Another company that already traditionally exports to the region is Cacique, the owner of Pelé Coffee. According to Argélia Andrade, who is responsible for the company's business in the Arab world, the company wants to consolidate markets where they do not yet have representatives, like Dubai, Saudi Arabia, Algeria and Egypt. "We want to find a representative and to close deals," she said.

    Gulfood has been taking place since 1987. At the end of last year, the event brought together 2,471 exhibitors from 75 countries in 56 pavilions. According to Alaby, this year the fair should cover 20% more space. The event is only open to the visitation of professionals in the area who are over 21 years of age.

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    São Paulo, January 21, 2008 – The Association of the Manufacturers of Medical and Dental Products (Abimo), in partnership with the Brazilian Export and Investment Promotion Agency (Apex-Brasil), is going to take 38 companies to Arab Health, a sector fair to take place in Dubai, in the United Arab Emirates, between January 28th and 31st. "Last year's edition of the fair was excellent, and we hope that this year's edition will be too," stated the executive director at Abimo, Hely Audrey Maestrello.

    Last year, the 34 Brazilian companies that participated in the fair closed deals of approximately US$ 1.3 million at the event. For this edition, the forecast of the organisations is to close deals of US$ 1.5 million. According to Maestrello, the contacts made at the fair may generate over US$ 12 million in contacts over the next 12 months. "It is a market with great potential," he said. Apart from that, the Abimo director bets that the sympathy the Arabs have for Brazilians may help close new deals.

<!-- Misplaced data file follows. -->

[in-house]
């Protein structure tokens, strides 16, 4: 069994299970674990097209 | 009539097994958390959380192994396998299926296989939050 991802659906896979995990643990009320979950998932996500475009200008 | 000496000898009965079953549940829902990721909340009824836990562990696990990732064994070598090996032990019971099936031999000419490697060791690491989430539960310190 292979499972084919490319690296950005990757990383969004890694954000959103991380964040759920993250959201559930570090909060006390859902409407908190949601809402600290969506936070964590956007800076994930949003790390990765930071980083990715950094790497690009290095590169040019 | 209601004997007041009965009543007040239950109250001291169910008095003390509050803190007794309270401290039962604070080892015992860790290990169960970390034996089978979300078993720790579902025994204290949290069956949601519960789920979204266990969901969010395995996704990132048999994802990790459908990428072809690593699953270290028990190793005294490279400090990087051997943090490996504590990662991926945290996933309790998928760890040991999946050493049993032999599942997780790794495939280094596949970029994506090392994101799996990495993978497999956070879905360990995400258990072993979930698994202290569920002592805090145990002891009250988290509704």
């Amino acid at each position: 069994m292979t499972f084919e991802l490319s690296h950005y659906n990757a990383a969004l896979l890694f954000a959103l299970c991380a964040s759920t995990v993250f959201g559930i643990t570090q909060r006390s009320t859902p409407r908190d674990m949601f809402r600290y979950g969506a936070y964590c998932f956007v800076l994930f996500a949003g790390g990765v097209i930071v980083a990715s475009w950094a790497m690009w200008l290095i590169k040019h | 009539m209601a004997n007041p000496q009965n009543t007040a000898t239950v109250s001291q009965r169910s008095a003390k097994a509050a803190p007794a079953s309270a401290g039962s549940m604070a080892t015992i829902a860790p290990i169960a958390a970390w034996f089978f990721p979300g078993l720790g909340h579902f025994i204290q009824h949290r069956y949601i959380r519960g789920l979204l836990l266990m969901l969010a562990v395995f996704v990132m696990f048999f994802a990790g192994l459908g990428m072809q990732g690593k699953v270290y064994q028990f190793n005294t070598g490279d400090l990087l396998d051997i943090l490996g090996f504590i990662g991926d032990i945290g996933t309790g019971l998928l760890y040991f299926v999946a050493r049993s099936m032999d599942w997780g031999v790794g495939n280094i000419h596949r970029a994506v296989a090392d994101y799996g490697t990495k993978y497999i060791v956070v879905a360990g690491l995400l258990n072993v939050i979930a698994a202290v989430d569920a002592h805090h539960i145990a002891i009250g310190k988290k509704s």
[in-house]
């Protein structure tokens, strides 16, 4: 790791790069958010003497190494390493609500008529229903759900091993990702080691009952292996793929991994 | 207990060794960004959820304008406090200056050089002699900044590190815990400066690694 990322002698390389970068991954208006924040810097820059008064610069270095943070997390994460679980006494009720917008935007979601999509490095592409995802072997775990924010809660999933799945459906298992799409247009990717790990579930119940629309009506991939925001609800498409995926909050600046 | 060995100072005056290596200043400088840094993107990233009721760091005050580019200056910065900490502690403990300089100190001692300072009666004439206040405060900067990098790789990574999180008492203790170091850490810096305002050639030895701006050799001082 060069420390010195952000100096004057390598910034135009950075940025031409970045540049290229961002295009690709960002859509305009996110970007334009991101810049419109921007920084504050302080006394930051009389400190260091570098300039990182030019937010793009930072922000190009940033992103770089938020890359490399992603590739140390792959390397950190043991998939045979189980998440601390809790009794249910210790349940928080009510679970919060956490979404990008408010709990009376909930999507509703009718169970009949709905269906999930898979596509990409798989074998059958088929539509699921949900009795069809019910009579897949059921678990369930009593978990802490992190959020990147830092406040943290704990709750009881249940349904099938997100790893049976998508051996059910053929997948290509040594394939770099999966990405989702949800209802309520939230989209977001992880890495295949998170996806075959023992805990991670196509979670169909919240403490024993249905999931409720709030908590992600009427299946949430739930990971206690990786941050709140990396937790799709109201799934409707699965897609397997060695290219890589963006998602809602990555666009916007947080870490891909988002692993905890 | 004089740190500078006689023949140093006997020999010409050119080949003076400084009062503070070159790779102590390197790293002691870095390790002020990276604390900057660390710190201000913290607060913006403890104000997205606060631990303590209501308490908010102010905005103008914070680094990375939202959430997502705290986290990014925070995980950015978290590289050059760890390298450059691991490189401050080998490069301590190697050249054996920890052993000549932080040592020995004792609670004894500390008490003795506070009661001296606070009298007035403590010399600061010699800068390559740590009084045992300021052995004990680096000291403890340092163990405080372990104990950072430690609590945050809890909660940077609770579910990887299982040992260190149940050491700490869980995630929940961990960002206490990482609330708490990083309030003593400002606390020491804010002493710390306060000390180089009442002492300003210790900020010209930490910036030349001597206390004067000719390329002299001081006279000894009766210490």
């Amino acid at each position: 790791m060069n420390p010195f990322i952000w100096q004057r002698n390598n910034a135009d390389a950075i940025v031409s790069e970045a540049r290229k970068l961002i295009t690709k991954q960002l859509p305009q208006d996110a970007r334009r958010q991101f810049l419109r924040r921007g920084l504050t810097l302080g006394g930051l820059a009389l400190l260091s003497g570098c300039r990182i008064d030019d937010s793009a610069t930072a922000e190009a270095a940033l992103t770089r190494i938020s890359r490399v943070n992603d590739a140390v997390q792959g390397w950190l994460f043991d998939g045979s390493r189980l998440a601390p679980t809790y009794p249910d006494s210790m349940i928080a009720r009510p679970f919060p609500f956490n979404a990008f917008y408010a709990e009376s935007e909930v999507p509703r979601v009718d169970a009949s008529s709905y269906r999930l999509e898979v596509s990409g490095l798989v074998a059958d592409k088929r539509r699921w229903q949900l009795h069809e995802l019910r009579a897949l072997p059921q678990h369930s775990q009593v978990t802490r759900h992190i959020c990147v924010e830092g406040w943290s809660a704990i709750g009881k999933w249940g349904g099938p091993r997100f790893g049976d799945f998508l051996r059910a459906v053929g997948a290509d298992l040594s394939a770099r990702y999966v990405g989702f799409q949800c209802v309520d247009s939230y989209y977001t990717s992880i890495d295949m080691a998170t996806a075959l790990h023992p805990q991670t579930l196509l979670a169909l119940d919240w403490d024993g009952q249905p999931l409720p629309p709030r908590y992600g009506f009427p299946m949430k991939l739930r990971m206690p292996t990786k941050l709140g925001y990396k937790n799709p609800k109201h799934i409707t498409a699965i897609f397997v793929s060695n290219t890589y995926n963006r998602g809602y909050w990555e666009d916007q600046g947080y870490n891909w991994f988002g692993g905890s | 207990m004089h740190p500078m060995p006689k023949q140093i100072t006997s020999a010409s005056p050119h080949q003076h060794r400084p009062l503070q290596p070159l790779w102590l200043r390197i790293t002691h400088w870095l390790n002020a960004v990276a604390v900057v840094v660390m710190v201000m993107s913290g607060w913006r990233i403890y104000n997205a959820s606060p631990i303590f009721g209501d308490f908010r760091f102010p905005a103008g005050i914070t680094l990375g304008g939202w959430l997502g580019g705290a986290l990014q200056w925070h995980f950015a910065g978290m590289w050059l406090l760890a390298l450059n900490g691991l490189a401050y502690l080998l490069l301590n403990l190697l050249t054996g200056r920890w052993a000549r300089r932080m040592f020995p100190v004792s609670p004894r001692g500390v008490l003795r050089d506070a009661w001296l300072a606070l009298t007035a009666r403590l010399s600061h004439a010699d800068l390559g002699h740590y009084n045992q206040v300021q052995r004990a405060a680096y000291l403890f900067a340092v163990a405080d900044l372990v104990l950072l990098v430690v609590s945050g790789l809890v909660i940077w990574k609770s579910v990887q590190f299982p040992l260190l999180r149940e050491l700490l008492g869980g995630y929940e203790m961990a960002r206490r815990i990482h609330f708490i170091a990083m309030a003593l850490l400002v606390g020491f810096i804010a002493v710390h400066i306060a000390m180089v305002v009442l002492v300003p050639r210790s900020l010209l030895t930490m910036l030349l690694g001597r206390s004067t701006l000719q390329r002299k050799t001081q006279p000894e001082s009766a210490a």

According to Maestrello, exports of medical, hospital and dentistry products to the Arab countries are growing. He estimates that sales last year may have grown 30% over 2006, when they reached US$ 5 million. The Arab nations that import most Brazilian sector products are Algeria, the United Arab Emirates, Lebanon, Jordan, Yemen, Egypt, Morocco, Syria, Iraq, Tunisia and Saudi Arabia.

    According to Maestrello, the Arab nations are not yet the main destinations for Brazilian exports, but they are among the most important. "There are already companies that turn 30% of their exports to the Arab market," he said. The main products shipped to the region are for the dentistry sector, cardiac monitors, surgery equipment, hospital beds, anaesthetic equipment and inhalers, among others.

    Apart from Arab Health, which the Abimo is going to participate in for the 5th time, the organisation is also planning participation in another fair in Dubai this year, the AEEDC, in the dentistry sector. This will be the second time that Brazilian companies are going to participate in the event. According to Maestrello, the number of companies participating in the fair has also been growing. This year, 18 companies have already enrolled, against 14 in 2006, the last edition in which Abimo participated.

    According to the director at the organisation, Arab Health is already considered the second most important fair for the association, losing only to Medica, in Germany. "The Arabs buy all the showrooms companies take. That is great. They do good business," stated Maestrello. Even with the question of appreciation of the Brazilian real against the dollar, Maestrello believes that good deals will be closed at the fair. "We have quality products with high technology," he said. "Brazil has been gaining more and more credibility," he finished off.

    Brazilian dentistry and medical-hospital products are already exported to over 100 countries. According to Maestrello, the Brazilian dentistry sector has already been on the foreign market for a while and serves as an example to the medical and hospital sector.